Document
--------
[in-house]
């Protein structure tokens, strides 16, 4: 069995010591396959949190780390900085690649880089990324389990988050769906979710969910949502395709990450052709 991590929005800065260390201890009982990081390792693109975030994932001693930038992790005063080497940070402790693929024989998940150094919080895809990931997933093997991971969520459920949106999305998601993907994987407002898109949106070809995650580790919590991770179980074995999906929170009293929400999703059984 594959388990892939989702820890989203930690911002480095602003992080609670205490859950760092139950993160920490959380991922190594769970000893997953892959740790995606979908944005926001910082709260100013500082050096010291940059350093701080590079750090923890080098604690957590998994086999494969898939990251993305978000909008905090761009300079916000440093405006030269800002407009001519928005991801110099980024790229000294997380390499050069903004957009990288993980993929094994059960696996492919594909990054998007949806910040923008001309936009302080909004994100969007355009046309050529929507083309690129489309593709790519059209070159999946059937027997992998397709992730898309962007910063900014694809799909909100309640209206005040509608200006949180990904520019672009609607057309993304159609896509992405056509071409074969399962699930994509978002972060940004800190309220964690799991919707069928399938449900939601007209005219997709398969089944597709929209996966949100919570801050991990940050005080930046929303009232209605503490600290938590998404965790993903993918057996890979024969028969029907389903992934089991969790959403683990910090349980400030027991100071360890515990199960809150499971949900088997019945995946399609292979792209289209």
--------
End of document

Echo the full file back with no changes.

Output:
[in-house]
């Protein structure tokens, strides 16, 4: 069995010591396959949190780390900085690649880089990324389990988050769906979710969910949502395709990450052709 991590929005800065260390201890009982990081390792693109975030994932001693930038992790005063080497940070402790693929024989998940150094919080895809990931997933093997991971969520459920949106999305998601993907994987407002898109949106070809995650580790919590991770179980074995999906929170009293929400999703059984 594959388990892939989702820890989203930690911002480095602003992080609670205490859950760092139950993160920490959380991922190594769970000893997953892959740790995606979908944005926001910082709260100013500082050096010291940059350093701080590079750090923890080098604690957590998994086999494969898939990251993305978000909008905090761009300079916000440093405006030269800002407009001519928005991801110099980024790229000294997380390499050069903004957009990288993980993929094994059960696996492919594909990054998007949806910040923008001309936009302080909004994100969007355009046309050529929507083309690129489309593709790519059209070159999946059937027997992998397709992730898309962007910063900014694809799909909100309640209206005040509608200006949180990904520019672009609607057309993304159609896509992405056509071409074969399962699930994509978002972060940004800190309220964690799991919707069928399938449900939601007209005219997709398969089944597709929209996966949100919570801050991990940050005080930046929303009232209605503490600290938590998404965790993903993918057996890979024969028969029907389903992934089991969790959403683990910090349980400030027991100071360890515990199960809150499971949900088997019945995946399609292979792209289209």